Inside, the staff were intimidating. The clothes, of course, looked like nothing. He was radical and individualistic.
It was both anthropology and style. The bondage pants and swastika jackets were, she explained, “sex translated into fashion becoming a fetish.”
He was, he declared, “the very embodiment of the assumption of the immortality of youth”.
His parents hated Malcolm McLaren; but they gave her the money to start her own business and loyally offered to help her while she stocked the shelves with studs, chains and nipple zips.
Westwood’s rubber robe, spiky hair, stiletto heels and pornographic shirt literally wowed. She was enjoying herself, feeling like a “princess from another planet”.
McLaren would later boast that he was a “trickster” who turned popular culture into nothing more than a convenient marketing gimmick.
For Westwood, the move went deeper; seeing it as a youthful insurrection against the corruption of the old world order.
Punk, he sincerely believed, was more than a fad. The movement was political; the goal was revolution.
The clothes and music were supposed to channel anger and bring about change.
But young people simply ignored global injustice, stuck pins in their noses and danced to the music.
Disappointment and recovery
The couple was accused of sedition, but the revolution never happened. Westwood was disappointed and eventually moved on.
She took her subversive ideas and took the catwalks of London and Paris by storm.
Working alone with a small sewing machine at home, Westwood attached the pieces using her own body as a template.
Intellectually inspired by Canadian art historian Gary Ness, she studied the history of fashion, reworked it and challenged the world of high fashion.
Westwood once threatened to walk out of a BBC interview when the audience wouldn’t stop laughing.
Even the Pistols teased her, accusing her of abandoning punk and making “costumes” for high society.
It wasn’t easy; sometimes it was close to failure. But the fashion world loved her.
Eventually, he managed to make a fortune. One of his shows in Paris was over in the time it takes to boil an egg, but he saw clothes worth more than a million pounds.
When Carrie Bradshaw’s Sex and the City character wanted a wedding dress, she turned to Westwood, which had grown into a major global brand.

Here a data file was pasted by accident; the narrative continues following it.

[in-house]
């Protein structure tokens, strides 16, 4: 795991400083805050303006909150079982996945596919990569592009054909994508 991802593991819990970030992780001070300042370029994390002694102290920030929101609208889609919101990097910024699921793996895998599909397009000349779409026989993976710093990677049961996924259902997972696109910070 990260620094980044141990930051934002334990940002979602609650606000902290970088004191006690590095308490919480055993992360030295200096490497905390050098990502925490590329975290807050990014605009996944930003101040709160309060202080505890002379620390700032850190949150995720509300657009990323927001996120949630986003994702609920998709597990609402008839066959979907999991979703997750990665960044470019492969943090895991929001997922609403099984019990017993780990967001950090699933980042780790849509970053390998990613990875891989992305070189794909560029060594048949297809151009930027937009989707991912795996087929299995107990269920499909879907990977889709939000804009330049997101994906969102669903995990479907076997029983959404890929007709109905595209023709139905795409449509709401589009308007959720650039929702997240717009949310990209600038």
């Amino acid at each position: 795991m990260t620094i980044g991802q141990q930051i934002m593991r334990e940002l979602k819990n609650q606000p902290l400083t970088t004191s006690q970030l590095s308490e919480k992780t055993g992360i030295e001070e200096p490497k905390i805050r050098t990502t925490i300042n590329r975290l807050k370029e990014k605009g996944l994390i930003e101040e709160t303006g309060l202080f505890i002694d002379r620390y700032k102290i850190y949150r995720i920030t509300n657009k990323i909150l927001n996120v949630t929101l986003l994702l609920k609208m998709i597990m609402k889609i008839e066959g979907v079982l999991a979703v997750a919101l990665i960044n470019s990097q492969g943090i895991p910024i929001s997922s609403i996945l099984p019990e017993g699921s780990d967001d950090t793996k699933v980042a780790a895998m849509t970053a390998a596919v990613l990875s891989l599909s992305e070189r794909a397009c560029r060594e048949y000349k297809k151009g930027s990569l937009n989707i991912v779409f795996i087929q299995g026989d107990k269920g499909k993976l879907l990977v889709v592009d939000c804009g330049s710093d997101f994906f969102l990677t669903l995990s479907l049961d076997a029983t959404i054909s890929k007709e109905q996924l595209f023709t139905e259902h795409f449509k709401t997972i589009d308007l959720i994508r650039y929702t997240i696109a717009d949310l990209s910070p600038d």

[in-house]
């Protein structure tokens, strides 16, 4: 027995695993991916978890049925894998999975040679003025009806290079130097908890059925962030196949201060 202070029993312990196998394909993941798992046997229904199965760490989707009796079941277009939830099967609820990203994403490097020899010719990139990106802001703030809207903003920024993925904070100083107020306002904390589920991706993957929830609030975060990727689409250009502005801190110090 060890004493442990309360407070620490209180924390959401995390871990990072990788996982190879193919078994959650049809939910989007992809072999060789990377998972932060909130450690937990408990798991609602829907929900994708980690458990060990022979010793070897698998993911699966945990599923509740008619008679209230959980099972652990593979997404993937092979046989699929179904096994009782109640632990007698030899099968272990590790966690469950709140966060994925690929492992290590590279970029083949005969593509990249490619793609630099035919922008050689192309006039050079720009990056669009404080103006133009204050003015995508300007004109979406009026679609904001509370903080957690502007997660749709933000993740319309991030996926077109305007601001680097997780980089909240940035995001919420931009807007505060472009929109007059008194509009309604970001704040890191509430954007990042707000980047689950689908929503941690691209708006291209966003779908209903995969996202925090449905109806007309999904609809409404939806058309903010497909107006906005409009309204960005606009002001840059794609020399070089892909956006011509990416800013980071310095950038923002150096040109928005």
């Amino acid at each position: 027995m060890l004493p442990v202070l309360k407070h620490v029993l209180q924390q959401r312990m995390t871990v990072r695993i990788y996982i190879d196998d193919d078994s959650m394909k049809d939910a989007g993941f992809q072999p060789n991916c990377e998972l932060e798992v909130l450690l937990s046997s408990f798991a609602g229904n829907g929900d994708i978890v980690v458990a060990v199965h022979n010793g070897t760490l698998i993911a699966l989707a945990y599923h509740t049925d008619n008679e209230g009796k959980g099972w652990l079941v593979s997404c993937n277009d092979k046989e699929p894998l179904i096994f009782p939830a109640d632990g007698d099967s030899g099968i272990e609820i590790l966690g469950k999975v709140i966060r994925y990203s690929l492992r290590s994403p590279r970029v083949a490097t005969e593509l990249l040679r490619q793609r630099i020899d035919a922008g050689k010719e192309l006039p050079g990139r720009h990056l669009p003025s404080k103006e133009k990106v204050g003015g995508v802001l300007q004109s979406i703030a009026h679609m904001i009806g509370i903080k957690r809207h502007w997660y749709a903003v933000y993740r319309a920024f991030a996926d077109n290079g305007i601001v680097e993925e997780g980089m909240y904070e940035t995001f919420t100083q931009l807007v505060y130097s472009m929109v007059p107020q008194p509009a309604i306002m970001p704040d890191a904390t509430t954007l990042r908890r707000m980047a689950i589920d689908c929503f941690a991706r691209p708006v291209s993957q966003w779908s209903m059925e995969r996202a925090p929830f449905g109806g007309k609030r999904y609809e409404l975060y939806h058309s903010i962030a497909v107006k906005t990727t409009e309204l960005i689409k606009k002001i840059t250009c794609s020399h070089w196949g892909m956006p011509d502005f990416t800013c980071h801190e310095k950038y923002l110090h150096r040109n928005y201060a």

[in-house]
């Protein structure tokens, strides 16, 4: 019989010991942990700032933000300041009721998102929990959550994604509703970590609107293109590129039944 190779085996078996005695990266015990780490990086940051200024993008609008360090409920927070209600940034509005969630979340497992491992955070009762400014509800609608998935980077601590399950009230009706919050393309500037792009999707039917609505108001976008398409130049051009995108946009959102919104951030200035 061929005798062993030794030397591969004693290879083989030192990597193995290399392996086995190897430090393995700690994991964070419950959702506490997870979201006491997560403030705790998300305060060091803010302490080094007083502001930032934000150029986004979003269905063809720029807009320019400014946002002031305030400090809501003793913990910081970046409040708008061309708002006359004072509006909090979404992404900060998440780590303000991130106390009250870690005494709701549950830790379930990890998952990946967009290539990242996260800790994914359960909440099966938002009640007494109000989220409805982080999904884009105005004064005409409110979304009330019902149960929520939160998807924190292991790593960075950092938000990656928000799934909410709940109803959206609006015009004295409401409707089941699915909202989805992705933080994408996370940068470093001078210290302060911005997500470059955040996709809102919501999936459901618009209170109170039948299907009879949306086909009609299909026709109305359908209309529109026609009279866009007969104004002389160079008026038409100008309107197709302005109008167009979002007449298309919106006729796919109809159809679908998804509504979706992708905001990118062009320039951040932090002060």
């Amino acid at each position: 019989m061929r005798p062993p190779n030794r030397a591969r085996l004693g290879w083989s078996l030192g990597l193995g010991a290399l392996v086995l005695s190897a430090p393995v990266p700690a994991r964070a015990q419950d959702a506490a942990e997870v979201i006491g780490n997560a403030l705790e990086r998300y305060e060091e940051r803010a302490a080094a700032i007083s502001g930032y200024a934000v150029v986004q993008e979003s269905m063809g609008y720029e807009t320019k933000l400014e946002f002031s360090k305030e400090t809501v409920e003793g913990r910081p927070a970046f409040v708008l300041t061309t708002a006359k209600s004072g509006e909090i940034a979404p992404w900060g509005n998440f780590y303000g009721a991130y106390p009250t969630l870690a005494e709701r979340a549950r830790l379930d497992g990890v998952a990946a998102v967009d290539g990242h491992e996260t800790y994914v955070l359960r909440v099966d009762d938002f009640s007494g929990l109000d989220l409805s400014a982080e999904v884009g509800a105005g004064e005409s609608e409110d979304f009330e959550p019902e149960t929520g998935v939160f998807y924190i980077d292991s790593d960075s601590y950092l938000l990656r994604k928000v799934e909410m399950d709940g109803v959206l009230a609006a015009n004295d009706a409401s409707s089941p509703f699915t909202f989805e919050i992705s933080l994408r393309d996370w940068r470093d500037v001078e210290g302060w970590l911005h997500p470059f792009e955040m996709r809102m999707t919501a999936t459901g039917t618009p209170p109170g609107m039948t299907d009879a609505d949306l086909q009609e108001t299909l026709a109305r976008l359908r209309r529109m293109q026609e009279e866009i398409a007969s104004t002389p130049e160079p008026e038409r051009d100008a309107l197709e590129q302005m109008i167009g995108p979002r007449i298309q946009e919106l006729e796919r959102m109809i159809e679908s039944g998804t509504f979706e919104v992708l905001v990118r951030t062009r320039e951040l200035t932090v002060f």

In 1989, the influential publication Women’s Wear Daily named her one of the six greatest designers of the 20th century; she is the only woman, together with Armani, Lagerfeld and Saint Laurent.
This did not mean that he had given up on the revolution.
Get involved for various causes
Deeply political, Westwood’s art had a purpose.
Their clothing subverted the fashion that had historically enslaved women. She made T-shirts emblazoned with profane political slogans and sold them at a high price.
Westwood passionately loathed British politicians and launched a lifelong crusade to promote individual freedom, rid the world of nuclear weapons and fight the threat of climate change.
She has supported numerous causes, donating hundreds of thousands of pounds to the Green Party and becoming a regular visitor to WikiLeaks founder Julian Assange.
He even parked a white tank outside former Prime Minister David Cameron’s home during an anti-fracking protest.
When Queen Elizabeth II awarded him the Order of the British Empire in 1992, Westwood appeared sans underwear.
If Her Majesty wasn’t amused, she didn’t show it, and Westwood returned to the palace a few years later. The legendary rebel was called Lady.
She remarried, this time to an Austrian fashion student half her age. Andreas Kronthaler was calm and supportive and they formed a new creative partnership.
Westwood’s favorite quote was from Aldous Huxley: “Orthodoxy,” he said, “is the grave of intelligence.”
The shop that opened on the Kings Road is still in business.
Now called Worlds End, it sells archival designs and slogan T-shirts in memory of an icon determined to wage war on conformity.
The Godmother of Punk, Empress of Global Fashion and Lady of the British Empire certainly did.